The Market For Your Life

August 19, 2012 in Daily Bulletin, Signature

James Vlahos reported on a fascinating financial instrument:

  • It is possible to sell your life insurance policy so that when you die, instead of your family, the person you sold it to benefits.
  • The buyer of the policy agrees to pay your premiums and gives you instant cash. In return they hope you die soon so that they don’t have to pay too many premiums, and can pocket the difference between what they paid for your life insurance policy, and the benefit that they get.
  • Such an arrangement is extremely useful for those that have been in a debilitating accident and know that they will die soon. They can enjoy the finer things in life by selling their policy now for a substantial amount of cash.
  • In one such transaction a buyer paid a seller $305,000 for a policy that would award the buyer $500,000 when the seller died. Thousands of pages of medical records verified by independent experts showed that the seller was likely to die in two years, making it a fairly good investment.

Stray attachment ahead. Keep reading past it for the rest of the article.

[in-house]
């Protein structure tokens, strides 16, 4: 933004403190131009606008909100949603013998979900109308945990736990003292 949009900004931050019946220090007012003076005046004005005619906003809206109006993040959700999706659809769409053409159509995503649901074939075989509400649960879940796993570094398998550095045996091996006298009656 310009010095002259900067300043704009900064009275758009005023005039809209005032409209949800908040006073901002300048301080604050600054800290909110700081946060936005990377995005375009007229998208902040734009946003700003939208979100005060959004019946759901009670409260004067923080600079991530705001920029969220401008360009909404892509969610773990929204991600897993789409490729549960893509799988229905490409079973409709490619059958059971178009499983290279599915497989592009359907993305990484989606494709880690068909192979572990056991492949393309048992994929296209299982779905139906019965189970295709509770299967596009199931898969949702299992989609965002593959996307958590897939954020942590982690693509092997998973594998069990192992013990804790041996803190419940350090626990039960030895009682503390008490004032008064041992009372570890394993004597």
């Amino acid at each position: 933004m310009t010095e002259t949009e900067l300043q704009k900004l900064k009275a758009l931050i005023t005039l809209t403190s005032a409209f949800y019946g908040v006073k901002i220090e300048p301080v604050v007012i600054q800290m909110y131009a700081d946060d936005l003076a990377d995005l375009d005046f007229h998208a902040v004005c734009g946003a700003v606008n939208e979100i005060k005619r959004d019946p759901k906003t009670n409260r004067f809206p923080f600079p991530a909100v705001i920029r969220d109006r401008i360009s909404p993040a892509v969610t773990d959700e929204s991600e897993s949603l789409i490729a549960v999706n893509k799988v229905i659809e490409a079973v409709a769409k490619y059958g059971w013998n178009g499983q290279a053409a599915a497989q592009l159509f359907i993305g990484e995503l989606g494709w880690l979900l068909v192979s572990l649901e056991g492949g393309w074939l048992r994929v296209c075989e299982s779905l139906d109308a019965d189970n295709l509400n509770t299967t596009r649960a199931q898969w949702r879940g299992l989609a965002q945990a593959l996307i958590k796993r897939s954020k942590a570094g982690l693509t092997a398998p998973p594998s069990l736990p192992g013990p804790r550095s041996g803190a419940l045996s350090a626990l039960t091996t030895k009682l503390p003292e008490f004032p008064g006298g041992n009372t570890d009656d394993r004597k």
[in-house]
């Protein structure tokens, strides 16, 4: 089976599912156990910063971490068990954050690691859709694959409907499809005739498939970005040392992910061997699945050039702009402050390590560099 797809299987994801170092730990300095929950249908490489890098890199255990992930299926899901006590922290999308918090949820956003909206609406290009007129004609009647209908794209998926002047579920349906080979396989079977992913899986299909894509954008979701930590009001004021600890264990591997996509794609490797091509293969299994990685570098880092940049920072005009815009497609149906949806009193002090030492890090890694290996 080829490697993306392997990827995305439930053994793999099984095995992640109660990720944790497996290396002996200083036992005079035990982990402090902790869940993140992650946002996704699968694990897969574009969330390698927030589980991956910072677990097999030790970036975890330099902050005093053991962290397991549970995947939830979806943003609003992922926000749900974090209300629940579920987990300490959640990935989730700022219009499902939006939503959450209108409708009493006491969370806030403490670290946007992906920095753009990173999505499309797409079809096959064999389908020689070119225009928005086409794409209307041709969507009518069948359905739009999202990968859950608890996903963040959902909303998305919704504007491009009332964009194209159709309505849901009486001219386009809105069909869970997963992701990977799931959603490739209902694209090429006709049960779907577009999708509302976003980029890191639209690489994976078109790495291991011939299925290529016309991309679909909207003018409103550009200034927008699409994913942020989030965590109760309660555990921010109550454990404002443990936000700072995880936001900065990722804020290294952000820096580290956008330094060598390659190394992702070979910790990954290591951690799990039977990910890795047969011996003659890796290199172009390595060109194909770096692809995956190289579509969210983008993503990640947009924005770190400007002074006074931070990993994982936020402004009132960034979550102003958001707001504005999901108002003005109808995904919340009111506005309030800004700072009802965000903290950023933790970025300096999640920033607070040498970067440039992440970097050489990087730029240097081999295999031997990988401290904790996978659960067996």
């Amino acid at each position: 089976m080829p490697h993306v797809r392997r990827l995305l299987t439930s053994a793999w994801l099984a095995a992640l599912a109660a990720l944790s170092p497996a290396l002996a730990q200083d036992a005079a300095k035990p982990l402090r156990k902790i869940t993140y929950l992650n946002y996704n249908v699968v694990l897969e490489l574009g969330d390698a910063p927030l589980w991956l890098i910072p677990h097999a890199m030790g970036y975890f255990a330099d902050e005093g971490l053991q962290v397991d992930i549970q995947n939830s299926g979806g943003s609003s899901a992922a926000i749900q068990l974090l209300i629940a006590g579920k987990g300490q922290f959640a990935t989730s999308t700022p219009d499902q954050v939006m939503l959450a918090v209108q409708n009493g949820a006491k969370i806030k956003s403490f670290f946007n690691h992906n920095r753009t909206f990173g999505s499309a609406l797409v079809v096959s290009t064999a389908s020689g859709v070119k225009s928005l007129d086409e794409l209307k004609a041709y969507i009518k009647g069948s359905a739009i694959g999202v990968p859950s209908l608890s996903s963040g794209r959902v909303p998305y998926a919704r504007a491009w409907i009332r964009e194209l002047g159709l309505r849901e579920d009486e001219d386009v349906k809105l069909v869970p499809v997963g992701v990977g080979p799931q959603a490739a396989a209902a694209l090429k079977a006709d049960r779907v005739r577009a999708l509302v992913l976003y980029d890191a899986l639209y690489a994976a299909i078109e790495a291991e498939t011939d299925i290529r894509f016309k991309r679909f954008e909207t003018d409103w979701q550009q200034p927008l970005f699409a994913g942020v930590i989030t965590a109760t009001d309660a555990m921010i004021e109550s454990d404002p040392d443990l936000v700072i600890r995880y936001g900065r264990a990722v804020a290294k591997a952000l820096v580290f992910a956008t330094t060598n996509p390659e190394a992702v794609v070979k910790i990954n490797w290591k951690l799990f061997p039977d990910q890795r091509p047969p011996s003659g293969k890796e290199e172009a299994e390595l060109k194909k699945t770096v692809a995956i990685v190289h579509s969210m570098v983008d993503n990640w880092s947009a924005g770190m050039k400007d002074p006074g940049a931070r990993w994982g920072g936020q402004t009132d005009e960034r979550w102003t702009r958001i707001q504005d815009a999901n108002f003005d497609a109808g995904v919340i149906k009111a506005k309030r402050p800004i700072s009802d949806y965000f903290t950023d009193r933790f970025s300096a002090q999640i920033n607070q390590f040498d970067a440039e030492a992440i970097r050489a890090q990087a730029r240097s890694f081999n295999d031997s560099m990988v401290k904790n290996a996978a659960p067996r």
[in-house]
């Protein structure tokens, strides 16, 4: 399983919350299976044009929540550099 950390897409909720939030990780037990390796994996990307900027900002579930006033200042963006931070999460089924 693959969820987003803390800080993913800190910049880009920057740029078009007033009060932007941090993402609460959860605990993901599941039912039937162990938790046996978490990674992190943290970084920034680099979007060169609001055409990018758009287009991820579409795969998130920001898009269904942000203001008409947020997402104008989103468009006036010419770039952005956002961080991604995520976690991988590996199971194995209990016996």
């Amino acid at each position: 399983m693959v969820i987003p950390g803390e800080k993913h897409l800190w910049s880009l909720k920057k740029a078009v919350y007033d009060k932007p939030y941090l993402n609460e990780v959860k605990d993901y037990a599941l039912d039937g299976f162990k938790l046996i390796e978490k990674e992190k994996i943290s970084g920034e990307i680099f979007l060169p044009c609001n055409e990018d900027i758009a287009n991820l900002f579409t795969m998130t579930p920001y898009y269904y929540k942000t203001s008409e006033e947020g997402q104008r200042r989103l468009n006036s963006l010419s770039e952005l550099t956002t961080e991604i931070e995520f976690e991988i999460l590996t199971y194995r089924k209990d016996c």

• The practice rose in popularity during the AIDS epidemic.
  • Some investors like the safety of such an instrument. No matter how well or badly the market does, the value of a life insurance policy remains the same.
  • Some people end up living a lot longer than expected. To mitigate the risk it is important to diversify and buy a large number of life insurance policies. Statistically speaking, you should come out on top eventually.

The entire article is fascinating and opens up an intriguing new world. Click here and find out how the life insurance industry feels about the practice, why this is a pro-consumer innovation, the incentive to murder, the historical roots of the practice, its rise during AIDS, the total value of the market, the information problem, the key metrics for such investors, and just so many more intriguing details.

Source: The New York Times

Via: Marginal Revolution